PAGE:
router.route('*').get(function(req, res) {
            res.sendfile('./public/index.html'); // load our public/index.html file



These routes are similar to what we had before except now we are using the router object. We have a new quotes route that executes the getAllQuotes module that we created earlier for get requests. If the agent connects with a post request then we send them to the addQuote module. The default route remains the same.

Testing Out Node Server

Before we move on let's test this with Postman! Postman is a simple tool to help send different requests to a server.

First we'll start the server

$ node server.js

We'll send a quote to the server. (FYI there seemed to be an issue with Postman sending a Content-Type application/json to the server so I had to specifically set that in the headers for this to work!)

We sent over this json message.

{"quote":{"quote":"If it is to be it's up to me!","author":"Unknown"}}

You could always just use the curl command as well.

$ curl -d '{"quote":{"quote":"You know me!","author":"Unknown"}}' -H "Content-Type: application/json" http://localhost:3000/quotes

We received a positive response so everything should be working.

Ember Setup

Since we have everything setup in our server let's see if we can get Ember working with it now. Once again we'll assume you're using the old Ember project that we created in the last post. If not that's OK, all you need to do is create a new project.


Before we begin let's create a few files and setup our CSP.

// config/environment.js
    APP: {
      // Here you can pass flags/options to your application instance
      // when it is created
    contentSecurityPolicy: {
              'default-src': "'none'",
              'script-src': "'self' 'unsafe-inline' 'unsafe-eval'",
              'font-src': "'self'",
              'connect-src': "'self' http://localhost:3000",
              'img-src': "'self'",
              'style-src': "'self' 'unsafe-inline'",
              'frame-src': "'none'"

The above CSP will allow us to connect to the Node server running on port 3000.

$ ember g resource quote quote:string author:string

This will generate our route, model and template for us. When it generates the model it will populate the DS.attr for us for quote and author.

It's worth noting that we many have issues in the future since now we have a quote route using Ember and a quotes route in our Node server. For now this is OK, however in future posts I might just set all our REST node server routes to /api so it won't conflict.

$ ember g serializer application 

We'll need to create a serializer so Ember data knows what the primary key is. It defaults to id however since MongoDB defaults to _id so we need to change it.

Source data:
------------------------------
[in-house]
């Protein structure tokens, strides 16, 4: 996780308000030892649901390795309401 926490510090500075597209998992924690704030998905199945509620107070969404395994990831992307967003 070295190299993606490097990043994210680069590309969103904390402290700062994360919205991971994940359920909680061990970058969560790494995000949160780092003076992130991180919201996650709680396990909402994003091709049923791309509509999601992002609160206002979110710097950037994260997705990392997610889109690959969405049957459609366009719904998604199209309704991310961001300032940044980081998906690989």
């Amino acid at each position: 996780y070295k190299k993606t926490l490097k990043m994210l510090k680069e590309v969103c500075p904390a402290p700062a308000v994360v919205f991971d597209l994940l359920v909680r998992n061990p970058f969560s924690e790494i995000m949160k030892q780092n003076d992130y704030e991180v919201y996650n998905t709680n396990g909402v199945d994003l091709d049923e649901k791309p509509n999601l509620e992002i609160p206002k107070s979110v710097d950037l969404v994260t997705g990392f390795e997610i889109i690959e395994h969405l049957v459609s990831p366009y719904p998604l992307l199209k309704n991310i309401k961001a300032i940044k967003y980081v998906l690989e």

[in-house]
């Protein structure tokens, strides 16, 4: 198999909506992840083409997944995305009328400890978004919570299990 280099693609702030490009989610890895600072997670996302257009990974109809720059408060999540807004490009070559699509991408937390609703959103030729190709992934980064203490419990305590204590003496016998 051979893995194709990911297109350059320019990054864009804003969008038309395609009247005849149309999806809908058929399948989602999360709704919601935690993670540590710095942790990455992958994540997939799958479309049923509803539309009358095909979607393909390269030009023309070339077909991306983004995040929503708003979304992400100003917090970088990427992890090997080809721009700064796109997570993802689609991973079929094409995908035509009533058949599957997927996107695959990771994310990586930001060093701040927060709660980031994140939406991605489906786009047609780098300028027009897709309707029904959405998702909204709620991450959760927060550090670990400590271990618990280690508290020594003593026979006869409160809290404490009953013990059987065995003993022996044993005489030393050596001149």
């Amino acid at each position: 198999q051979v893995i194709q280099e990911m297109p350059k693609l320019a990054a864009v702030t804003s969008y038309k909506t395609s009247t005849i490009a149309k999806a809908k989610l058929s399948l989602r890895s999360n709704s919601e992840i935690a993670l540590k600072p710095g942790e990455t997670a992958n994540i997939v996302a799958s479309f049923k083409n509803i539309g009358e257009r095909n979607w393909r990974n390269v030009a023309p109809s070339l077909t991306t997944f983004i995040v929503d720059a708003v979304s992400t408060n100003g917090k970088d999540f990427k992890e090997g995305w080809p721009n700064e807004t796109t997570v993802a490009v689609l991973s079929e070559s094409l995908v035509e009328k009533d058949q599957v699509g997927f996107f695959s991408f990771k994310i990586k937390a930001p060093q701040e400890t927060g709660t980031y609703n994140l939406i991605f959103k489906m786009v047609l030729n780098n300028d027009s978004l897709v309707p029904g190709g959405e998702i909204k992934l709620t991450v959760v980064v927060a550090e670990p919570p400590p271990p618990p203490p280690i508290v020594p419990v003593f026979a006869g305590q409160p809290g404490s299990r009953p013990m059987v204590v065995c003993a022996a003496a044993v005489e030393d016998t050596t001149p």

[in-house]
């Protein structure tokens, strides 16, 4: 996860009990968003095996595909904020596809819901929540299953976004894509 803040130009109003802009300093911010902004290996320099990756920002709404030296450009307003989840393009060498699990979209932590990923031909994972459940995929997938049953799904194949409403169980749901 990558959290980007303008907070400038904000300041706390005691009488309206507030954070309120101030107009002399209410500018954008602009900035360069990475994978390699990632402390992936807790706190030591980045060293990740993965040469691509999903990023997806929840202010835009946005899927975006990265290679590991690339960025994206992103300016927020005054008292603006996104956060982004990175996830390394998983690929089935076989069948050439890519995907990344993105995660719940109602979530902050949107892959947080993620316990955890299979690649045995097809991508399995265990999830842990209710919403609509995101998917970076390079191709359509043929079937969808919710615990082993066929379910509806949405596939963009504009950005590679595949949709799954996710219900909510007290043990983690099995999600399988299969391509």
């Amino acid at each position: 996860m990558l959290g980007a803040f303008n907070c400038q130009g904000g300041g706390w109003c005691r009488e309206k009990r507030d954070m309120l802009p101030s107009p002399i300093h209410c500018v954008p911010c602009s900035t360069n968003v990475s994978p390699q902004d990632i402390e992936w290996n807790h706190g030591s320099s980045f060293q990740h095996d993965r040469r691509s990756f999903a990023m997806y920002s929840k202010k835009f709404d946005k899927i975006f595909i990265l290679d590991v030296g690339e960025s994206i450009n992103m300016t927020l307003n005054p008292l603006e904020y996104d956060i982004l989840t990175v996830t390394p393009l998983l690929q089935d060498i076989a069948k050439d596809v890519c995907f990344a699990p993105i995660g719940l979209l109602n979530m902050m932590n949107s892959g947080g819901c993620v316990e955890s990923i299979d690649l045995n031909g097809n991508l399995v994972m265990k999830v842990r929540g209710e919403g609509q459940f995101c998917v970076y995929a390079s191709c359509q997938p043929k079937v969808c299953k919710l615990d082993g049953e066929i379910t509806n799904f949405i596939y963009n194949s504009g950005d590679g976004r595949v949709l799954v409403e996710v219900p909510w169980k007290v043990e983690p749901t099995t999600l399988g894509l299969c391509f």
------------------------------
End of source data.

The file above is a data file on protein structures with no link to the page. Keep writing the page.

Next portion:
// app/serializers/application.js

import DS from 'ember-data';

export default DS.RESTSerializer.extend({
    primaryKey: '_id'


Our route is very simple, it just retrieves all the quotes.

import Ember from 'ember';

export default Ember.Route.extend({
    model: function() {


We should have everything in place to display our posts!

{{#each quote in model}}
Quote: {{quote.quote}}<br/>
Author: {{}}<br/>


The each block will iterate through all the quotes sent from our model.

That should be it for Ember. The model is already created so we shouldn't have to worry about that.

Putting it all together

First we'll run both the Node and Ember server together, then we'll build Ember into our public folder.

$ node server.js
$ ember server --proxy 

This should allow us to check to see if everything is working. If everything is working http://localhost:4200/quote should show a list of quotes we added.

If that's working we can go ahead and build.

$ ember build --environment=production --output-path=../public/

This is once again assuming the Ember application is in the same folder as the Node server. If all is well we can just run the application server. I created a Github for this project. You'll need to create the Ember project separately but this should get you started.


Now that we've been able to get our application talking to a MongoDB database we can now look into doing some more things. For example, deleting and editing quotes. Or retrieving individual quotes. I'll be investigating that in the future.

Thanks to Connor for his great guide and Scotch.IO for their MEAN stack tutorial. Both of which helped me out in writing this.

Questions? Leave a comment below!

Image Credit to MongoDB

How To Setup Your Ember Project With Mongo and Node